The flood concern is expected to peak early this afternoon (Wednesday), when cooler temperatures and drier air arrives. A brief period of freezing rain north of the GTA, will make efforts challenging for cleanup crews who are working tirelessly pumping water to ease residential flooding.

What Caused The Flooding?

A persistent High pressure ridge off the coast of Bermuda is responsible for channeling Gulf moisture and record warmth that led to this early “spring like” flooding event across Southern Ontario.


Soaking Rain For Ontario and Quebec

A series of moisture-laden impulse waves that will provide a strangle-hold through the Southern and Central USA states will push Northeastwards across Southern Ontario, Eastern Ontario and Southern Quebec beginning Monday and lingering into Thursday.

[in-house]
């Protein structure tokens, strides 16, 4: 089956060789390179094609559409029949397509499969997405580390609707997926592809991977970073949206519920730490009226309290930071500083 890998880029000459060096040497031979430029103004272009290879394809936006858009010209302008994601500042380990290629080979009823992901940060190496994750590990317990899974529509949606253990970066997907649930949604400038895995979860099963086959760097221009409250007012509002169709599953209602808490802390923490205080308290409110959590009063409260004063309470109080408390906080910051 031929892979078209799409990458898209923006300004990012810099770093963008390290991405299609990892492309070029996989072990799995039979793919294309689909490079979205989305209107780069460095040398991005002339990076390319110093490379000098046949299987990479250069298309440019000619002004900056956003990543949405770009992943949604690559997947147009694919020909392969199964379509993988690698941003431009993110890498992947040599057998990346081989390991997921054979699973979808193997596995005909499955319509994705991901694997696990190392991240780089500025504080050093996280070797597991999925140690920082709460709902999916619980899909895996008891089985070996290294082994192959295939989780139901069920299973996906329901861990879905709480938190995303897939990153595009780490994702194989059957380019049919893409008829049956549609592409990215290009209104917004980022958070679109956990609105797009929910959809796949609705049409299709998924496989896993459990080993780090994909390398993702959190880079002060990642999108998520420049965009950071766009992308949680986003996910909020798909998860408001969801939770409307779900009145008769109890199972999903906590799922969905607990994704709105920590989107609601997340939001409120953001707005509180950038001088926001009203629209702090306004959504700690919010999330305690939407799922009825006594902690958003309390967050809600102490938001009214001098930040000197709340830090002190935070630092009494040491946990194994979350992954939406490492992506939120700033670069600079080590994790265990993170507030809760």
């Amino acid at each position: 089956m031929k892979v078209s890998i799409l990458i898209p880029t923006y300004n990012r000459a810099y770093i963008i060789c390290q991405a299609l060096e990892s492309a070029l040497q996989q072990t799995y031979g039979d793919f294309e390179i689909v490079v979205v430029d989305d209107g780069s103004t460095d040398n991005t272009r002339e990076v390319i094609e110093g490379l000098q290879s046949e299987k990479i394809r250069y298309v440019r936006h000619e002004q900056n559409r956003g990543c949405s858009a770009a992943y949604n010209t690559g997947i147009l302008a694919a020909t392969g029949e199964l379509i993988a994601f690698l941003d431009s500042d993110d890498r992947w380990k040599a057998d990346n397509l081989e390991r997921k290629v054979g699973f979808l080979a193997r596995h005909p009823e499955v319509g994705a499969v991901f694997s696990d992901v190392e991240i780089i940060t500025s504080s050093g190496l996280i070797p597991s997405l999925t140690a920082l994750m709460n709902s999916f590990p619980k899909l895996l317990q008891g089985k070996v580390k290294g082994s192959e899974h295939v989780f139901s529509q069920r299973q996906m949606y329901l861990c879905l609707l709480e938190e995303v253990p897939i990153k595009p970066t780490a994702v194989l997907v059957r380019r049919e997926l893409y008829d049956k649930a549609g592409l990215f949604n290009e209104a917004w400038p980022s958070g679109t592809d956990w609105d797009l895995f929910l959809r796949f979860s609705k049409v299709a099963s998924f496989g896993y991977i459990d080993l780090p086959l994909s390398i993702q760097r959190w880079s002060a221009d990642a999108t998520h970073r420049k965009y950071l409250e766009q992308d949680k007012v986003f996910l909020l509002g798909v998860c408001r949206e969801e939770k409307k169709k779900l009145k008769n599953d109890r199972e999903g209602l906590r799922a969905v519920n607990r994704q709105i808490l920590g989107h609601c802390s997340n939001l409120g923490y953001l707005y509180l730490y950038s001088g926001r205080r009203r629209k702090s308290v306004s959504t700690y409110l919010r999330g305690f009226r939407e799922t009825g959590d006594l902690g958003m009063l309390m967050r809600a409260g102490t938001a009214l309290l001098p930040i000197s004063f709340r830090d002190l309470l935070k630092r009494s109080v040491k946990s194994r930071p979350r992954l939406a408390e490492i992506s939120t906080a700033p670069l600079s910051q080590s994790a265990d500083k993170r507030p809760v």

Several days of moderate rainfall will tally up the precipitation totals to respectable amounts; ranging from 20-80mm based on the location as depicted on our map.

Due to many regions still having a more than measurable snow depth, localized flooding will be a widespread concern, particularly across ‘Cottage Country’, Eastern Ontario and Southern Quebec.
For regions across Southern Ontario, many regions are still dealing with isolated and ‘patchy’ ice from last weekends ice accretion: watch for localized pooling.

While some models are suggesting 100-125mm is possible over a ~60 hour interval for some regions near Lake Huron and Lake Erie, this is likely a slight over-achievement and we expect the upper threshold of totals to be more in-line with 80mm, with many populated locales receiving 40-65mm.

Is it all bad news? Absolutely not! Warm temperatures will surge through much of the aforementioned regions and potentially ‘tickle’ record-breaking on Tuesday as temperatures surpass the teens.

What’s to come afterwards? Temperatures will cool off, however, there is no significant frigid or arctic air in the forecast until at-least March, and confidence and certainty is somewhat low at this time.